• Ammonium forming fertilizers

    2 NH3 + 4 O2 2 NO3- + 2 H+ + 2 H2O

    (ammonia) (oxygen) (nitrate) (acid) (water)

    NH4NO3 + 2 O2 2 NO3 - + 2 H+ + H2O

    (ammonium nitrate) (oxygen) (nitrate) (acid) (water)

    (NH2)2CO + 2 O2 2 NO3- + 2 H+ + H2O

    (urea) (oxygen) (nitrate) (acid) (water)

    (NH4)2SO4 + 4 O2 2 NO3- + SO42- + 4 H+ + 2 H2O

    (ammonium sulfate) (oxygen) (nitrate) (sulfate) (acid) (water)

    Ammonium fertilizers are acid forming (they ultimately decrease the soil pH)

  • Liming Materials

    CaO - Calcium oxide

    (Lime, Burned lime, Quick lime)

    Ca(OH)2 - Calcium hydroxide

    (Hydrated lime, slaked lime)

    CaCO3 - Calcium carbonate

    (Calcitic limestone)

    CaCO3, MgCO3 - Ca and Mg carbonates

    (Dolomitic limestone)

  • As the pH increase from an acidic pH (5.0) toward

    a more neutral pH (7.0) then the availability of

    mineral fertilizer elements become more available

    Approximate

    % availability of

    mineral fertilizer

    elements

  • Critical Values

    Below pH 6.2 in surface 2 Triazine

    Herbicides effectiveness reduced.

    Below pH 5.5 Elevated levels of

    Manganese & Aluminum can seriously

    reduce crop growth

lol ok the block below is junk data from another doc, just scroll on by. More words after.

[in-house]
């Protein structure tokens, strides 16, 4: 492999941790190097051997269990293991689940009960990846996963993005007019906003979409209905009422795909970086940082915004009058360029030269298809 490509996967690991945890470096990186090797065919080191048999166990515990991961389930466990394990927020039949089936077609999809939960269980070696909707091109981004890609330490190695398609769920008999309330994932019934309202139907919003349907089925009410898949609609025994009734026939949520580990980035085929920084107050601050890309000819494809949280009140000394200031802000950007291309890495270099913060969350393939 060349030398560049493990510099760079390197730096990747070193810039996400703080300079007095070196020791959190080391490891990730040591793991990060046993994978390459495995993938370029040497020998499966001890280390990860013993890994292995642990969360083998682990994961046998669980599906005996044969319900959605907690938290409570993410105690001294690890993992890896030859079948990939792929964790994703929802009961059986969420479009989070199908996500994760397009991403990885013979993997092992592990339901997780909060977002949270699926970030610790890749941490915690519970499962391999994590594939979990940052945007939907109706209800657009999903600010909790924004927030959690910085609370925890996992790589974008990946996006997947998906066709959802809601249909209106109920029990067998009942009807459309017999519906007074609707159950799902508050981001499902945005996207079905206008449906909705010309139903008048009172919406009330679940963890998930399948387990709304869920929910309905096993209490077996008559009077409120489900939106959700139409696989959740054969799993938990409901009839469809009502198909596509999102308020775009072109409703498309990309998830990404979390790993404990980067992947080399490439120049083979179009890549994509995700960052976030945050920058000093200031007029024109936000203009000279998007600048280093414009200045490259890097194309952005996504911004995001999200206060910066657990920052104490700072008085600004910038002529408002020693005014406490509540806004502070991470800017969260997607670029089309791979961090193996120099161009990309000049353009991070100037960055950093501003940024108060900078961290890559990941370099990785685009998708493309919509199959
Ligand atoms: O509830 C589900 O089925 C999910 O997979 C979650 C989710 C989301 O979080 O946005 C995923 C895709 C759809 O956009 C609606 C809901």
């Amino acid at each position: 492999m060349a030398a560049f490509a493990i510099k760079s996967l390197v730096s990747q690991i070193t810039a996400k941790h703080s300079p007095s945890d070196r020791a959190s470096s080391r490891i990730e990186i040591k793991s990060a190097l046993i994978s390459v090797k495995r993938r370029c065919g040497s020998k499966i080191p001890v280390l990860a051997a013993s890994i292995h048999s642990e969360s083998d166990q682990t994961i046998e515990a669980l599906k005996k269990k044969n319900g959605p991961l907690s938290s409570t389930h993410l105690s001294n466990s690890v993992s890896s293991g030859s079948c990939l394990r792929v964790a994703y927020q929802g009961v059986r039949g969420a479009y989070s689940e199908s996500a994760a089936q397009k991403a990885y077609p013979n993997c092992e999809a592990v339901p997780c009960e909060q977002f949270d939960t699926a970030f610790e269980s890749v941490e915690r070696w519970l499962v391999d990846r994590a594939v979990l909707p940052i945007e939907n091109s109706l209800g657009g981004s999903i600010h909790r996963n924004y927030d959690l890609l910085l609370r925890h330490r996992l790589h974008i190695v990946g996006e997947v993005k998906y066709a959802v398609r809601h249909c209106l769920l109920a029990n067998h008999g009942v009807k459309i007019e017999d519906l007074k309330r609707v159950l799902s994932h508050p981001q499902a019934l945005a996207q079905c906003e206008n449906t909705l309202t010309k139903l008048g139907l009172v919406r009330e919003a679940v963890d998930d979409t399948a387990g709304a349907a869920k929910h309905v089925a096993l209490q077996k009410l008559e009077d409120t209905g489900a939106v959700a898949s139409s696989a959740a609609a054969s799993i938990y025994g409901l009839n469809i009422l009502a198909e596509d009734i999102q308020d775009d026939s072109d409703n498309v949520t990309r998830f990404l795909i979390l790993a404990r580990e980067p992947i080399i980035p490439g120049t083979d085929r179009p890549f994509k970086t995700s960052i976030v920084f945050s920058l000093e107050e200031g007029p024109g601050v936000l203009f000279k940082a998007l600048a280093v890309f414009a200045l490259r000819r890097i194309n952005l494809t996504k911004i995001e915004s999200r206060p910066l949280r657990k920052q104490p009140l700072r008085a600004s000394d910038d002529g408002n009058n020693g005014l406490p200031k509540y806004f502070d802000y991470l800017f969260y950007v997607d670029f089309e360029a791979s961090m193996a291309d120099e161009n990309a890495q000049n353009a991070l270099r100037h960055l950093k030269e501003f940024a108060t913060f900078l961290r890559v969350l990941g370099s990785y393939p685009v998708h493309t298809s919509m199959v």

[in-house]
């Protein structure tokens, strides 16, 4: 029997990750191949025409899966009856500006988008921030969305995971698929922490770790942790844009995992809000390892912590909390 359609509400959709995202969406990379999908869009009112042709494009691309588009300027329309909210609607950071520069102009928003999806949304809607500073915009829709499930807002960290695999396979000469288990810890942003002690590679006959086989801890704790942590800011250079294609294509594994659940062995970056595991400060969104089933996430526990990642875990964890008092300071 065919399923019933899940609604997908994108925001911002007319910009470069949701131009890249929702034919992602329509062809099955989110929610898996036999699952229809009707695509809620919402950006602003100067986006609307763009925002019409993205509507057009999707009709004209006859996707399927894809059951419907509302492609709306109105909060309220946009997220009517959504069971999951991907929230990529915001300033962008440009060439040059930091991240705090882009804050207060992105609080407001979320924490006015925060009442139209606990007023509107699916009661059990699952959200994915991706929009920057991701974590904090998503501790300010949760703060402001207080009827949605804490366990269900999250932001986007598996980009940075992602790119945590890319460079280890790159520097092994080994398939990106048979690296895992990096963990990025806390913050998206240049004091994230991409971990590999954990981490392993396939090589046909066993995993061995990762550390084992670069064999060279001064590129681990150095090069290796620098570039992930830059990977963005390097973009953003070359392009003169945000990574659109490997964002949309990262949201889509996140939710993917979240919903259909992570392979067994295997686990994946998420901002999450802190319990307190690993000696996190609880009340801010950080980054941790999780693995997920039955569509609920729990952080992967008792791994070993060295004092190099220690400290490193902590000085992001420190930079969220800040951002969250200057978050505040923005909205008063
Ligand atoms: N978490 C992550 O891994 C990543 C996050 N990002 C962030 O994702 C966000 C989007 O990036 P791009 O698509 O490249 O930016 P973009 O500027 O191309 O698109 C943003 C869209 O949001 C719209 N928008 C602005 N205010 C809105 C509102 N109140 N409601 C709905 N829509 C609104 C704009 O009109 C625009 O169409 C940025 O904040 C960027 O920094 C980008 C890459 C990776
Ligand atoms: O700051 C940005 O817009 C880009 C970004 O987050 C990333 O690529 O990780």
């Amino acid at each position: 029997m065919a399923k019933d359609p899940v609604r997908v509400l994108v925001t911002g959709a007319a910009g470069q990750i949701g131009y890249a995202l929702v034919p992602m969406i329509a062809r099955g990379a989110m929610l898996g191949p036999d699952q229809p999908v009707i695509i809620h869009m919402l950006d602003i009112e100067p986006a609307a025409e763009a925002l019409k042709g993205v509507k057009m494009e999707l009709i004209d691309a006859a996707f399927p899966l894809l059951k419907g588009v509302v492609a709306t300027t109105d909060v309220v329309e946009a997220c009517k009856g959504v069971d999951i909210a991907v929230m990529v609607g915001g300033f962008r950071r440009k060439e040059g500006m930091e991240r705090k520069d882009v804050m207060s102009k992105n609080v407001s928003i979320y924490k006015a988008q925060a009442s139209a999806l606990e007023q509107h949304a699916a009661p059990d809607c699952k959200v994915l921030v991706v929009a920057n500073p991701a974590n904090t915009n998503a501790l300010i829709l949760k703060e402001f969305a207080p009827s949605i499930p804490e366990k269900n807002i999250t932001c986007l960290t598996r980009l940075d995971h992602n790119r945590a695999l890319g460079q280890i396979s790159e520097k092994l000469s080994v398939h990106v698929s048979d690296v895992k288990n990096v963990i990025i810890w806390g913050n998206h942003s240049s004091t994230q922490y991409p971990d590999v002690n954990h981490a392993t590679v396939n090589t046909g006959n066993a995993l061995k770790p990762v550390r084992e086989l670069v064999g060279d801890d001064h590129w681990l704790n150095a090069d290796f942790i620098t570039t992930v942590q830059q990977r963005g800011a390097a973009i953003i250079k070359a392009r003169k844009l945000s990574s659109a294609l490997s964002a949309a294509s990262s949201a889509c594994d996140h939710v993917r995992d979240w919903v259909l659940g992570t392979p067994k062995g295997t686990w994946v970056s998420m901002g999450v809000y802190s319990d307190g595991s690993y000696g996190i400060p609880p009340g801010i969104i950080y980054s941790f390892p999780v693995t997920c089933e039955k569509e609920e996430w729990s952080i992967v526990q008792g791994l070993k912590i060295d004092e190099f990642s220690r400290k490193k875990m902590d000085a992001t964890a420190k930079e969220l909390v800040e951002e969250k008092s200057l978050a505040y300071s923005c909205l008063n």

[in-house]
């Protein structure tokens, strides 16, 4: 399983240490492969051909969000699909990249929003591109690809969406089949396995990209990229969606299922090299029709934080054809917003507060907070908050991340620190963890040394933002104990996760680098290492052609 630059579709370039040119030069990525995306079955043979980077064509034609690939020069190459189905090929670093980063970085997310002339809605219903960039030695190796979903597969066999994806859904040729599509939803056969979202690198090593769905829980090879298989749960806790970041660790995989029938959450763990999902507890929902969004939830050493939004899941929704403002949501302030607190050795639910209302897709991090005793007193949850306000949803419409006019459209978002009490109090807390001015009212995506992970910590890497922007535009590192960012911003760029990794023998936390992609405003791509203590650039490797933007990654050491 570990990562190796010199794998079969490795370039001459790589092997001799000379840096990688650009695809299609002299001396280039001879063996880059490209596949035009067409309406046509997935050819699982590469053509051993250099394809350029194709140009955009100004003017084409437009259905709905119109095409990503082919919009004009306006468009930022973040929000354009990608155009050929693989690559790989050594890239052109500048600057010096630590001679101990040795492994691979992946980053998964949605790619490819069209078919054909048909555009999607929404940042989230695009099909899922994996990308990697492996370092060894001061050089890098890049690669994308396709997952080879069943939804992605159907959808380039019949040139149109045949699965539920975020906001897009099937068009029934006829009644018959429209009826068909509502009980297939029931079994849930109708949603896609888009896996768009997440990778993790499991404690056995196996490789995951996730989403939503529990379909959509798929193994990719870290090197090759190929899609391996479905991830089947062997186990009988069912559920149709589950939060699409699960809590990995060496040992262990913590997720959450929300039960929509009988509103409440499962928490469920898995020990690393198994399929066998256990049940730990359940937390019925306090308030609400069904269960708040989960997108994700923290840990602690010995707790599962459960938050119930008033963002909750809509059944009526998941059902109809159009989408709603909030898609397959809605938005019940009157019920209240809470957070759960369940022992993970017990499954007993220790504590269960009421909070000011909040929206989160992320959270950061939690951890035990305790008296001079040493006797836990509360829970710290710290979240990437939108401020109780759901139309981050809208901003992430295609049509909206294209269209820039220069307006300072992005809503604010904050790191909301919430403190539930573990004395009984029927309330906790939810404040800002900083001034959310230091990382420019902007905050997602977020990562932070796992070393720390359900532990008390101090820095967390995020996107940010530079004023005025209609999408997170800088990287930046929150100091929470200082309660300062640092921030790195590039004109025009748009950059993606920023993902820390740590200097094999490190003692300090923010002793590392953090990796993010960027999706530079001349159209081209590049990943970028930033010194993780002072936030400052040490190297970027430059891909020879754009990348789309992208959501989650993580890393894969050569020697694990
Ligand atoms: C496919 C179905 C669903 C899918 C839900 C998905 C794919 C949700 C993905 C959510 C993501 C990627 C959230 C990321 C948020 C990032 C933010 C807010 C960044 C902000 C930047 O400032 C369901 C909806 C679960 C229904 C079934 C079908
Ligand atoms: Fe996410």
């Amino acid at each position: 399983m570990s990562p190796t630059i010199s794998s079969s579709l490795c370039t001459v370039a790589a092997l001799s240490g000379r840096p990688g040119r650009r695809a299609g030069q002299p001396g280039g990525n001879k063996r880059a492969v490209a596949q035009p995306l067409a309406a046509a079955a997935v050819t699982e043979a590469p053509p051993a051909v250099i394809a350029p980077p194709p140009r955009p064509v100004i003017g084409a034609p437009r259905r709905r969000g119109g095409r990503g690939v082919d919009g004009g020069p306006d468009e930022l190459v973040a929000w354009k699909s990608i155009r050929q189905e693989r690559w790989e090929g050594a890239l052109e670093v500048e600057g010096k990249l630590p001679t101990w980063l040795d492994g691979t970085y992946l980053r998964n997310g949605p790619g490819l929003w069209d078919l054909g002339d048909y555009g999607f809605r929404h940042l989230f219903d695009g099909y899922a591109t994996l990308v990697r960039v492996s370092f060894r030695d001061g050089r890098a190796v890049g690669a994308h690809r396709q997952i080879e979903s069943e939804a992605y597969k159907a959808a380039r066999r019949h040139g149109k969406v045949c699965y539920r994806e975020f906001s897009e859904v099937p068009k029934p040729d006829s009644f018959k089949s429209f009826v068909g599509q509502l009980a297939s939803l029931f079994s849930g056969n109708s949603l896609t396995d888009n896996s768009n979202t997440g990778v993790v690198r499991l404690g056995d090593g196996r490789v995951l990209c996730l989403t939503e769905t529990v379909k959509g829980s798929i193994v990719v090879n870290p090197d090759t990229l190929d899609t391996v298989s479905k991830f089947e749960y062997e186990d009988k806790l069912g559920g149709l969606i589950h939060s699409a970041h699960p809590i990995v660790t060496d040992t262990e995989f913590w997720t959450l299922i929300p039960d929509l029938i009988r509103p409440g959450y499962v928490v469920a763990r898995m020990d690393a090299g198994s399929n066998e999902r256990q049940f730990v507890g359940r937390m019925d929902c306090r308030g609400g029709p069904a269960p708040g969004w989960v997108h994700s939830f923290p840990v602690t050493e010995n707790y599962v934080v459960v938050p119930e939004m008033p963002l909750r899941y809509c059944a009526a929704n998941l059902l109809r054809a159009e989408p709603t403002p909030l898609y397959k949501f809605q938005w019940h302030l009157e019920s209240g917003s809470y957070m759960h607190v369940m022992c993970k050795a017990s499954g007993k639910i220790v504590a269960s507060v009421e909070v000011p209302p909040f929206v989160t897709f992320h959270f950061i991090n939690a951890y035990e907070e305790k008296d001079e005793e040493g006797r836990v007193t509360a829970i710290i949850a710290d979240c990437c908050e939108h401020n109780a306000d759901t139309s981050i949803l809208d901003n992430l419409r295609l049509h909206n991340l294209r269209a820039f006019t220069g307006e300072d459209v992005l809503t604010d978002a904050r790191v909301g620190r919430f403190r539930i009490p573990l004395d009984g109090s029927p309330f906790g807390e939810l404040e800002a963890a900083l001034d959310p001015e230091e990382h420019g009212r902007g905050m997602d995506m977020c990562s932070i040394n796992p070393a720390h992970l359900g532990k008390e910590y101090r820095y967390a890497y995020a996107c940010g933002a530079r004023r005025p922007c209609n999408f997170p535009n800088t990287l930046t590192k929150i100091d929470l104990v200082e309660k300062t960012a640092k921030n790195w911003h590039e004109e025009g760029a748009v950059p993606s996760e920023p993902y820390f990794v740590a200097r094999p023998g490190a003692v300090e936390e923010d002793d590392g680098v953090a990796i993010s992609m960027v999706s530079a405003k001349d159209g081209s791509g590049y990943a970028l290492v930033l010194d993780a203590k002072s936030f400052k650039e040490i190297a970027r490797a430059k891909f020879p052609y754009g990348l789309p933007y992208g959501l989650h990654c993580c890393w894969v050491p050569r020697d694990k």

Above pH 7.0 The availability of most

    micronutrients is reduced

  • Clay Particles

    clay minerals

  • Clay Particles have a net negative surface charge and therefore attract

    cations.

    (Negative attracts positive)

  • H+

    Al3+

    + CaCO3

    (Calcium Carbonate)

    Acid Soil

    + H+ + Al3+ + CO3

    Al(OH)3 + CO2 + H2O

    Neutral Soil

    Ca 2+

    Ca 2+

    2-

  • Gypsum

    It is a fairly common misconception that

    gypsum is a liming material. Gypsum is

    calcium sulfate (CaSO4). The Ca in gypsum

    can displace the H+ and Al3+ on the soils

    exchange complex but the sulfate cannot

    neutralize the acidity.

  • Ions (Cations & Anions)

    An ion is an atom or molecule in which the

    total number of electrons is not equal to

    the total number of protons, giving it a net

    positive or negative electrical charge.

    An anion (-) is an ion with more electrons

    than protons, giving it a net negative

    charge.

    A cation (+) is an ion with fewer electrons

    than protons, giving it a positive charge.

    http://en.wikipedia.org/wiki/Atomhttp://en.wikipedia.org/wiki/Moleculehttp://en.wikipedia.org/wiki/Electronhttp://en.wikipedia.org/wiki/Protonhttp://en.wikipedia.org/wiki/Electric_charge

  • Plant Nutrients (mineral elements)

    Major Nutrients (Primary- Need in Large Quantities)

    Nitrogen (N)

    Phosphorous (P)

    Potassium (K)

    (Secondary Need in Intermediate Quantities

    Calcium (Ca)

    Magnesium (Mg)

    Sulfur (S)

    Micronutrients

    Boron (B) **

    Iron (Fe)

    Maganese (Mn)

    Copper (Cu)

    Zinc (Zn) **

    Molybdenum (Mo)

    Chlorine (Cl)